Will iOS Scriv Work in iPad OS?

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MikeGardiner
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Fri Jul 19, 2019 10:31 pm Post

lunk wrote:Well, maybe that’s why we see things differently? I don’t think the new Mac Pro suggests that Apples vision is "all about unification". Making iOS more capable and introducing iPad OS still doesn’t suggest that they want to turn all iDevices into some kind of Micro Macs in the future.


All we can really do is speculate (and that's half the fun). Catalyst, SwiftUI, (a possible shift to) ARM architecture... these are long games by Apple, and exist on a different timeline than the Mac Pro.

It's interesting that people assume that unification means dumbing down MacOS apps, rather than elevating iOS apps. If you put a 12.9 iPad Pro next to a 13" MacBook Pro, it's difficult to argue that the productivity potential of one is greater than the other (software notwithstanding); they are both roughly the same size, they both have roughly the same user input (assuming iPadOS with mouse support), and they are both technically capable in their own right.

lunk wrote:Well, maybe that’s why I and others don’t agree, because we perceive Scrivener and L&L not only as a business but also as the manifestation of an artistic creation and a choice of lifestyle. Ones life is not a business, it’s... a life.


It's very romantic to imagine Keith as the lone programmer, crafting his labour of love free of external constraints and considerations... but let's not kid ourselves. L&L is a business, and Scrivener is a product. Devin said it - people's livelihoods rely on the viability of Scrivener as a marketable product. If you think that Keith has gotten this far without any consideration given to business strategy or acumen, then I have a bridge to sell you.

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lunk
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Fri Jul 19, 2019 11:07 pm Post

MikeGardiner wrote:If you put a 12.9 iPad Pro next to a 13" MacBook Pro, it's difficult to argue that the productivity potential of one is greater than the other (software notwithstanding); they are both roughly the same size, they both have roughly the same user input (assuming iPadOS with mouse support), and they are both technically capable in their own right.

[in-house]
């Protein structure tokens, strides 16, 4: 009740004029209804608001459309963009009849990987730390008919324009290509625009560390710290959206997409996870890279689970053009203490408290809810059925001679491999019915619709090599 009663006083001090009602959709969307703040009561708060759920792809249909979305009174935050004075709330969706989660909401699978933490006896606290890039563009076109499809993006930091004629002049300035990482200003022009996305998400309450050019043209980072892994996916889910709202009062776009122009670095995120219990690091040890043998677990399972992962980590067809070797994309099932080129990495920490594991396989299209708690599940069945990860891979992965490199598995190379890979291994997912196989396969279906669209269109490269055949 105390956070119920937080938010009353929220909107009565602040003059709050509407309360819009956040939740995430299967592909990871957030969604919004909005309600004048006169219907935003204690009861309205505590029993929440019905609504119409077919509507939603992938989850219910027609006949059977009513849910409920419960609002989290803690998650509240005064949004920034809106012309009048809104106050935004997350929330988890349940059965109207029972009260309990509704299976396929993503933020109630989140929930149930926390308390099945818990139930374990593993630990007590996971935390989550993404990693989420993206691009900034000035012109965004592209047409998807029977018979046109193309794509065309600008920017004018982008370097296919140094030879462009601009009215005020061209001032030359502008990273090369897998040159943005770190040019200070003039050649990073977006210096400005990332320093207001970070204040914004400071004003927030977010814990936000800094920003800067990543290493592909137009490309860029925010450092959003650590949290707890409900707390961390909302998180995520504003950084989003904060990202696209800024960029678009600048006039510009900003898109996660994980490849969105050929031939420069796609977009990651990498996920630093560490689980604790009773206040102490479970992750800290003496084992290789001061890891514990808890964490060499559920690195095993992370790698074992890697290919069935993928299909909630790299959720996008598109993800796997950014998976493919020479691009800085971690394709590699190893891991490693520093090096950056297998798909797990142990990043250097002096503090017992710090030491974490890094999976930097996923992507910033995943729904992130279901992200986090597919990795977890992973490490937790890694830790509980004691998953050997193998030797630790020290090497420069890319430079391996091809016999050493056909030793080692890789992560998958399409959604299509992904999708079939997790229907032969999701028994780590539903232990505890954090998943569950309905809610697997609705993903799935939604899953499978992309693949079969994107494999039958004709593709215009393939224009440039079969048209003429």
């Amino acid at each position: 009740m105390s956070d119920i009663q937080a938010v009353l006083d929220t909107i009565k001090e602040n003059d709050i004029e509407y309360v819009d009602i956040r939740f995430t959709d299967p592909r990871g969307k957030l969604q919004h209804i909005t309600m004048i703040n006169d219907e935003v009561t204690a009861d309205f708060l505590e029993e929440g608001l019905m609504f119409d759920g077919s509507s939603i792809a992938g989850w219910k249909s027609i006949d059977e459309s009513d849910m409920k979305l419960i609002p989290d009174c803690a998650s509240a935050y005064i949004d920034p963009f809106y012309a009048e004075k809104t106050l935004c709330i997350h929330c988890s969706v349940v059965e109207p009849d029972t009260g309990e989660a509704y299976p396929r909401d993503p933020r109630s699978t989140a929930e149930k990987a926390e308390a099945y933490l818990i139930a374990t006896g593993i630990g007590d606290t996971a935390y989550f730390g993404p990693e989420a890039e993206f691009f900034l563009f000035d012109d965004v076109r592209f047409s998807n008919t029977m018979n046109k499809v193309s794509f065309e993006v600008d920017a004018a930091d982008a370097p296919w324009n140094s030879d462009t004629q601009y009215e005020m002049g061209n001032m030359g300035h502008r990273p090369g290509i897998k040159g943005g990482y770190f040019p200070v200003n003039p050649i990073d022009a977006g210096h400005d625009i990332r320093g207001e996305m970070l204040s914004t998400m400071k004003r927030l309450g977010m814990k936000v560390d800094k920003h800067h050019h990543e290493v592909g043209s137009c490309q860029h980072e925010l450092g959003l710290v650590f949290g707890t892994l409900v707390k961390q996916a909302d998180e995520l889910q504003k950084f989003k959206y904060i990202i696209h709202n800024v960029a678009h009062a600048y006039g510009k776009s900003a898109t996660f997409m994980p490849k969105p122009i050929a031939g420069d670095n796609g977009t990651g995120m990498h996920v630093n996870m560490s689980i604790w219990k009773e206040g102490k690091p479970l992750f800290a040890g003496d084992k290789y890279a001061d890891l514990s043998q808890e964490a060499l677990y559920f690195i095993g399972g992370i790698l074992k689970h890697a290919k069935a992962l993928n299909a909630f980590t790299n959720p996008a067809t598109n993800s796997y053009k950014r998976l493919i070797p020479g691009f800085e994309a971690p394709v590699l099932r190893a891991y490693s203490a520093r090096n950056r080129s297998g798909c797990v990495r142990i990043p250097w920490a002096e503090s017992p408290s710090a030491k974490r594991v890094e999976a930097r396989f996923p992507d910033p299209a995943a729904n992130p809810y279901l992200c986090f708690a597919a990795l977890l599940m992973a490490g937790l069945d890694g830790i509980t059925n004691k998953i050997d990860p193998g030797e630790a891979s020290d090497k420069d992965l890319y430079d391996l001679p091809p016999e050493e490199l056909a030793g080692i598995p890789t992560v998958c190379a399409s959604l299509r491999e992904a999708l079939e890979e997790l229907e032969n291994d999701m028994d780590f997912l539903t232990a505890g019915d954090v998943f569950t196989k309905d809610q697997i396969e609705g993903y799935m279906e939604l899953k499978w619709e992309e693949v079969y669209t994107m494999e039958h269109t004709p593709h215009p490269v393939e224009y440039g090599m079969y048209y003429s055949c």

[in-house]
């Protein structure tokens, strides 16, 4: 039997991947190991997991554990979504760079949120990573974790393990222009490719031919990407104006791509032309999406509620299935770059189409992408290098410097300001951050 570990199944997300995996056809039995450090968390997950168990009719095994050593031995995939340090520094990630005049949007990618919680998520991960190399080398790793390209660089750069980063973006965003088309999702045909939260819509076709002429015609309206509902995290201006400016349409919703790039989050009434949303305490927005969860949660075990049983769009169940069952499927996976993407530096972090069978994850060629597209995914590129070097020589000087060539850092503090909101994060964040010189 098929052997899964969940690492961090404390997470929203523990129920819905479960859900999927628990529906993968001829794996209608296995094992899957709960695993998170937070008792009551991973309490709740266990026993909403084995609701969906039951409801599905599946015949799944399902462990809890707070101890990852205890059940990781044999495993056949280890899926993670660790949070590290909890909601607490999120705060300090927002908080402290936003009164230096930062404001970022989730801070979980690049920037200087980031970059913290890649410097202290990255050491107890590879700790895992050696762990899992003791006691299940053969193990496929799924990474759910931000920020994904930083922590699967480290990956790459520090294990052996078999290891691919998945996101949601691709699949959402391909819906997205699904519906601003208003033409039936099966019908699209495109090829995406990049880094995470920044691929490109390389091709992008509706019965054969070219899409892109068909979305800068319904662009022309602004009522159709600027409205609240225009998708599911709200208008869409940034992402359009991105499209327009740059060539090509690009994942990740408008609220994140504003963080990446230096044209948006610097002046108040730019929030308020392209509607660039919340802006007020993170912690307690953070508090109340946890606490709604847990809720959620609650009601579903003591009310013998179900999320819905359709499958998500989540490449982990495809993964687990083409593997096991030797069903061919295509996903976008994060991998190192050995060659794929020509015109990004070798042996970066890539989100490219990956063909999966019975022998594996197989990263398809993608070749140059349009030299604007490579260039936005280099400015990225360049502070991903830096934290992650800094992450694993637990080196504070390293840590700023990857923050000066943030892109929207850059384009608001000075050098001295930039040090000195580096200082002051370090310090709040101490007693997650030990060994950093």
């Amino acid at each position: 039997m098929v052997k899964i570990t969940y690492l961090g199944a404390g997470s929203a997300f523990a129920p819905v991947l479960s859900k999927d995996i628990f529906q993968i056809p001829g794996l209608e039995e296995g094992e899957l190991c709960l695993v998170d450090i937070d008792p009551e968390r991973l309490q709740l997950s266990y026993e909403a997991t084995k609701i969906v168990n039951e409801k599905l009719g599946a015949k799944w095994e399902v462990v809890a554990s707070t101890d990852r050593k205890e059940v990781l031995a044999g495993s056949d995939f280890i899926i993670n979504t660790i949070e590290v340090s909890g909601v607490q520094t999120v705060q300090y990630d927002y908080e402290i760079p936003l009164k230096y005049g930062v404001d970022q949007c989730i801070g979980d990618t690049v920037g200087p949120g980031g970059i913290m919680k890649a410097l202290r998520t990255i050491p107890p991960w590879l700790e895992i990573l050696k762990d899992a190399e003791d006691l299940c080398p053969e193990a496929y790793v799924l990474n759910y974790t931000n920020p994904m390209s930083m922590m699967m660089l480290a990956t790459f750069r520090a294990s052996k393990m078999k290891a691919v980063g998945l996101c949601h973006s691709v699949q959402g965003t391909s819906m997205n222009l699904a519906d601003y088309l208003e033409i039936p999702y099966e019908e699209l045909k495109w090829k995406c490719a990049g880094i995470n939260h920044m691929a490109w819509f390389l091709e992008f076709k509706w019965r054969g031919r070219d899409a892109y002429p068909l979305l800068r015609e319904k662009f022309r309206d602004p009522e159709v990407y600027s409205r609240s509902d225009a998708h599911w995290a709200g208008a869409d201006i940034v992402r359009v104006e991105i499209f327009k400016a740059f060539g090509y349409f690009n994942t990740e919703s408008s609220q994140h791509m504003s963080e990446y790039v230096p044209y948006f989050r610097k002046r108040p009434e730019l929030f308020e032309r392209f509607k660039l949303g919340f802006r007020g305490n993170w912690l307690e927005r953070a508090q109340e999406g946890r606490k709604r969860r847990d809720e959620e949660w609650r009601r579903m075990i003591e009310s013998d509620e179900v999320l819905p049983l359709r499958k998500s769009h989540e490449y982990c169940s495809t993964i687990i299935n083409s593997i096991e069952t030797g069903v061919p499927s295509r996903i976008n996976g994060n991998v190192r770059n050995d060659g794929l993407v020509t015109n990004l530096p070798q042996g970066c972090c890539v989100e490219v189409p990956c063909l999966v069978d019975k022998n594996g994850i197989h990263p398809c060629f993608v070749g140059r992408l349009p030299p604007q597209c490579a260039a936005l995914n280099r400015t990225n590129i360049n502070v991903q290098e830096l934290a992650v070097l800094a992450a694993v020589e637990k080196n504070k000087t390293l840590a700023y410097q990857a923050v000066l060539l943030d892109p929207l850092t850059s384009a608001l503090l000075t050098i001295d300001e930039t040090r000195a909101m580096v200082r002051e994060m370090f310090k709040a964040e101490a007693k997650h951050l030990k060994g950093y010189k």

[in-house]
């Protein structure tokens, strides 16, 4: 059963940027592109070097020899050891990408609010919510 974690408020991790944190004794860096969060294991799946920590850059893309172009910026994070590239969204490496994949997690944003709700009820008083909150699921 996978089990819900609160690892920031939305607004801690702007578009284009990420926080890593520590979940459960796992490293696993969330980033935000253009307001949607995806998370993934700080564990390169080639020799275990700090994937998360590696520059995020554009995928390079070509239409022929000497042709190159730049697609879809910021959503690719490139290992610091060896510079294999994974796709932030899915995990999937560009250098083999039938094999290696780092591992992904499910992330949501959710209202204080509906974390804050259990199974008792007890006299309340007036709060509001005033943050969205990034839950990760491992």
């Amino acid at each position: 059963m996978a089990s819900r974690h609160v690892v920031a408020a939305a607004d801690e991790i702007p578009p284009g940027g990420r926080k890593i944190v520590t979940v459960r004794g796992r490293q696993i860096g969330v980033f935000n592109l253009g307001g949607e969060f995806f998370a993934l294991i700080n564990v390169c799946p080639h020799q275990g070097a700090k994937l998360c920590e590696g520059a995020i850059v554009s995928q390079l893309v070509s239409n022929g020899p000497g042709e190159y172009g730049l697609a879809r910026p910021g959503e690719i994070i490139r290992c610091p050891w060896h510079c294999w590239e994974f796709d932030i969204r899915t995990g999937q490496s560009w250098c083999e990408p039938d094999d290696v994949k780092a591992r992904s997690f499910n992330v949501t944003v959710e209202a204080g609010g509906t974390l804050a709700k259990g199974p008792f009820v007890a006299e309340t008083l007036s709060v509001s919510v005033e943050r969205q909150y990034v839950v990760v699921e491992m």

- - -
If you think that Keith has gotten this far without any consideration given to business strategy or acumen, then I have a bridge to sell you.

I have both an iPad Pro and a 13" MacBook Pro and I do know how capable the iPad can be, but you miss my point.
The iPhone won’t evolve into a laptop because such a small laptop wouldn’t make sense. So we need a laptop and a phone, right? The iPad then has to be something else, in between. If iPad OS was to evolve into Mac OS, the iPad would actually require a keyboard and possibly a mouse, and then it would suddenly become a touchscreen laptop with an external keyboard and would no longer be an iPad.

If iOS Scrivener was developed so it got feature parity with and looked like the Mac version, you’d have to use a keyboard and a mouse or trackpad to use it, which means that iPad users who doesn’t have that couldn¨t use it.

I do know that some like to use an external keyboard with their iPads. I don’t. I tried it and didn’t like it at all. If I want a keyboard, I use my MBP or MB. iPad apps must be designed to work with only your fingers, just like iPhone apps. And that’s where you have the intrinsic difference between Mac OS and iOS, and also iPad OS.

Of course I understand that people who start their own business make strategic decisions, but running a small scale business is a kind of life style, not just a job. It’s not as if you were employed as CEO by someone else. And some people like "doing business", others get an idea they want to pursue. As far as I understand it, Keith belongs to that second group. He didn’t wake up one morning saying "I want to start some kind of business!". I think he woke up and thought "I think I’ll fix my own app for my own writing!"
I am a user, writing non-fiction and science, using:
* Mac Scrivener 3 on a Macbook 12”, MacBook Pro 13”, and iMac 27”, running different OS.
* iOS Scrivener 1 on an iPhone 11 Pro, iPad Air 9.7”, and iPad Pro 12.9”, all running the latest iOS

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Fri Jul 19, 2019 11:55 pm Post